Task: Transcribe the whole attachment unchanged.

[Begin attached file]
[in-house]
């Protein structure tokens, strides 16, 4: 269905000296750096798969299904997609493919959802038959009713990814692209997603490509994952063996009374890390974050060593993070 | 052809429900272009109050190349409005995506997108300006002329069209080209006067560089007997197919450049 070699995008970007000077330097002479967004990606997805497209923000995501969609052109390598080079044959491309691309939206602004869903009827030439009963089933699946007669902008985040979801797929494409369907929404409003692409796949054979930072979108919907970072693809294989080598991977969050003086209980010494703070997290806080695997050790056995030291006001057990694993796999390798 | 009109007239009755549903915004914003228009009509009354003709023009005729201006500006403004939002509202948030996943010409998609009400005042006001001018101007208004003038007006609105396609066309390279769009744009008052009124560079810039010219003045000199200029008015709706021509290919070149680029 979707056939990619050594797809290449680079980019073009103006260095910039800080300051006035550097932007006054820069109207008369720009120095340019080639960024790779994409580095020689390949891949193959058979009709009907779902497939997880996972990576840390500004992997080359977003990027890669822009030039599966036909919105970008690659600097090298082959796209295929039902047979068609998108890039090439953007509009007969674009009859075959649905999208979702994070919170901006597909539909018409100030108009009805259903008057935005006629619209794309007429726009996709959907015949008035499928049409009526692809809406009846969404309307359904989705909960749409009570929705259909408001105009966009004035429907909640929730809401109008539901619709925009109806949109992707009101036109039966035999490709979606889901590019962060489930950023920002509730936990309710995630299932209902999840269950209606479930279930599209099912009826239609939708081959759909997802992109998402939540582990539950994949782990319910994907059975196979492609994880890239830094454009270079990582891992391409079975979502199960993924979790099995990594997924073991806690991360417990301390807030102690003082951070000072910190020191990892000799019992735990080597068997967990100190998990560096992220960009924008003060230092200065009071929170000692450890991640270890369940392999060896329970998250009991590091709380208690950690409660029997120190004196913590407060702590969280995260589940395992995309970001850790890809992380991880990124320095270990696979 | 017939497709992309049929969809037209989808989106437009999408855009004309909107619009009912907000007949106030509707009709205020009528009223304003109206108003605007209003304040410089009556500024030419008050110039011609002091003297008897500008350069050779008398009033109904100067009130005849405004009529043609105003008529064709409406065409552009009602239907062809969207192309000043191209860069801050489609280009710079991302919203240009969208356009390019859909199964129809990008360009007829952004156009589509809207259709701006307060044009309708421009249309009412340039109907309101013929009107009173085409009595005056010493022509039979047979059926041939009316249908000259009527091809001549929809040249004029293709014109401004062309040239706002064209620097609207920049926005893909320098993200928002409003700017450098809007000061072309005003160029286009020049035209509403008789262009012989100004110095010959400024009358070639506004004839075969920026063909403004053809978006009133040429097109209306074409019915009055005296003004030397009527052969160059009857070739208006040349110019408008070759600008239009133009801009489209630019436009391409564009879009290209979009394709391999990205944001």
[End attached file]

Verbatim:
[in-house]
């Protein structure tokens, strides 16, 4: 269905000296750096798969299904997609493919959802038959009713990814692209997603490509994952063996009374890390974050060593993070 | 052809429900272009109050190349409005995506997108300006002329069209080209006067560089007997197919450049 070699995008970007000077330097002479967004990606997805497209923000995501969609052109390598080079044959491309691309939206602004869903009827030439009963089933699946007669902008985040979801797929494409369907929404409003692409796949054979930072979108919907970072693809294989080598991977969050003086209980010494703070997290806080695997050790056995030291006001057990694993796999390798 | 009109007239009755549903915004914003228009009509009354003709023009005729201006500006403004939002509202948030996943010409998609009400005042006001001018101007208004003038007006609105396609066309390279769009744009008052009124560079810039010219003045000199200029008015709706021509290919070149680029 979707056939990619050594797809290449680079980019073009103006260095910039800080300051006035550097932007006054820069109207008369720009120095340019080639960024790779994409580095020689390949891949193959058979009709009907779902497939997880996972990576840390500004992997080359977003990027890669822009030039599966036909919105970008690659600097090298082959796209295929039902047979068609998108890039090439953007509009007969674009009859075959649905999208979702994070919170901006597909539909018409100030108009009805259903008057935005006629619209794309007429726009996709959907015949008035499928049409009526692809809406009846969404309307359904989705909960749409009570929705259909408001105009966009004035429907909640929730809401109008539901619709925009109806949109992707009101036109039966035999490709979606889901590019962060489930950023920002509730936990309710995630299932209902999840269950209606479930279930599209099912009826239609939708081959759909997802992109998402939540582990539950994949782990319910994907059975196979492609994880890239830094454009270079990582891992391409079975979502199960993924979790099995990594997924073991806690991360417990301390807030102690003082951070000072910190020191990892000799019992735990080597068997967990100190998990560096992220960009924008003060230092200065009071929170000692450890991640270890369940392999060896329970998250009991590091709380208690950690409660029997120190004196913590407060702590969280995260589940395992995309970001850790890809992380991880990124320095270990696979 | 017939497709992309049929969809037209989808989106437009999408855009004309909107619009009912907000007949106030509707009709205020009528009223304003109206108003605007209003304040410089009556500024030419008050110039011609002091003297008897500008350069050779008398009033109904100067009130005849405004009529043609105003008529064709409406065409552009009602239907062809969207192309000043191209860069801050489609280009710079991302919203240009969208356009390019859909199964129809990008360009007829952004156009589509809207259709701006307060044009309708421009249309009412340039109907309101013929009107009173085409009595005056010493022509039979047979059926041939009316249908000259009527091809001549929809040249004029293709014109401004062309040239706002064209620097609207920049926005893909320098993200928002409003700017450098809007000061072309005003160029286009020049035209509403008789262009012989100004110095010959400024009358070639506004004839075969920026063909403004053809978006009133040429097109209306074409019915009055005296003004030397009527052969160059009857070739208006040349110019408008070759600008239009133009801009489209630019436009391409564009879009290209979009394709391999990205944001």